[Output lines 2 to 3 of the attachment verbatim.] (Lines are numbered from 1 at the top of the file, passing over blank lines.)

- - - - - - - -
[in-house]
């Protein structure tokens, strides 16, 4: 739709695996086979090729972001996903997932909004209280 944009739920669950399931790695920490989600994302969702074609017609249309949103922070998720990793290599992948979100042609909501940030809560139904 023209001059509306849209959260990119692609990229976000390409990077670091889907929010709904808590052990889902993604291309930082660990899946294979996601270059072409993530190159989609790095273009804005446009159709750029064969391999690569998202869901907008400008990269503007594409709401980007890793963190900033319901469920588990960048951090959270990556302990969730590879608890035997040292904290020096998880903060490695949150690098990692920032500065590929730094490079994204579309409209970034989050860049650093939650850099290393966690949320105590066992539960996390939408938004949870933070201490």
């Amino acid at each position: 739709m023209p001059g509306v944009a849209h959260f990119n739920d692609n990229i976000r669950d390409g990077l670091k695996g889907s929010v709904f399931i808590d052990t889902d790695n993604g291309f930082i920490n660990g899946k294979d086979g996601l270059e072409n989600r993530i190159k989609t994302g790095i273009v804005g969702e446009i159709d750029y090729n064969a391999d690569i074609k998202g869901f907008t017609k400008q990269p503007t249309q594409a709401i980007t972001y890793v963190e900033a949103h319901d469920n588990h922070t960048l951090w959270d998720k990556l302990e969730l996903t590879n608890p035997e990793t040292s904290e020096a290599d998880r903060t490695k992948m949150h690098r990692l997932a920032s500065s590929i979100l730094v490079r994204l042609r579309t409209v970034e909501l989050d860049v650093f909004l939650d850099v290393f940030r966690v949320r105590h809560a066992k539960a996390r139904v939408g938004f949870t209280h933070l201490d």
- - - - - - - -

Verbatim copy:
């Protein structure tokens, strides 16, 4: 739709695996086979090729972001996903997932909004209280 944009739920669950399931790695920490989600994302969702074609017609249309949103922070998720990793290599992948979100042609909501940030809560139904 023209001059509306849209959260990119692609990229976000390409990077670091889907929010709904808590052990889902993604291309930082660990899946294979996601270059072409993530190159989609790095273009804005446009159709750029064969391999690569998202869901907008400008990269503007594409709401980007890793963190900033319901469920588990960048951090959270990556302990969730590879608890035997040292904290020096998880903060490695949150690098990692920032500065590929730094490079994204579309409209970034989050860049650093939650850099290393966690949320105590066992539960996390939408938004949870933070201490």
């Amino acid at each position: 739709m023209p001059g509306v944009a849209h959260f990119n739920d692609n990229i976000r669950d390409g990077l670091k695996g889907s929010v709904f399931i808590d052990t889902d790695n993604g291309f930082i920490n660990g899946k294979d086979g996601l270059e072409n989600r993530i190159k989609t994302g790095i273009v804005g969702e446009i159709d750029y090729n064969a391999d690569i074609k998202g869901f907008t017609k400008q990269p503007t249309q594409a709401i980007t972001y890793v963190e900033a949103h319901d469920n588990h922070t960048l951090w959270d998720k990556l302990e969730l996903t590879n608890p035997e990793t040292s904290e020096a290599d998880r903060t490695k992948m949150h690098r990692l997932a920032s500065s590929i979100l730094v490079r994204l042609r579309t409209v970034e909501l989050d860049v650093f909004l939650d850099v290393f940030r966690v949320r105590h809560a066992k539960a996390r139904v939408g938004f949870t209280h933070l201490d």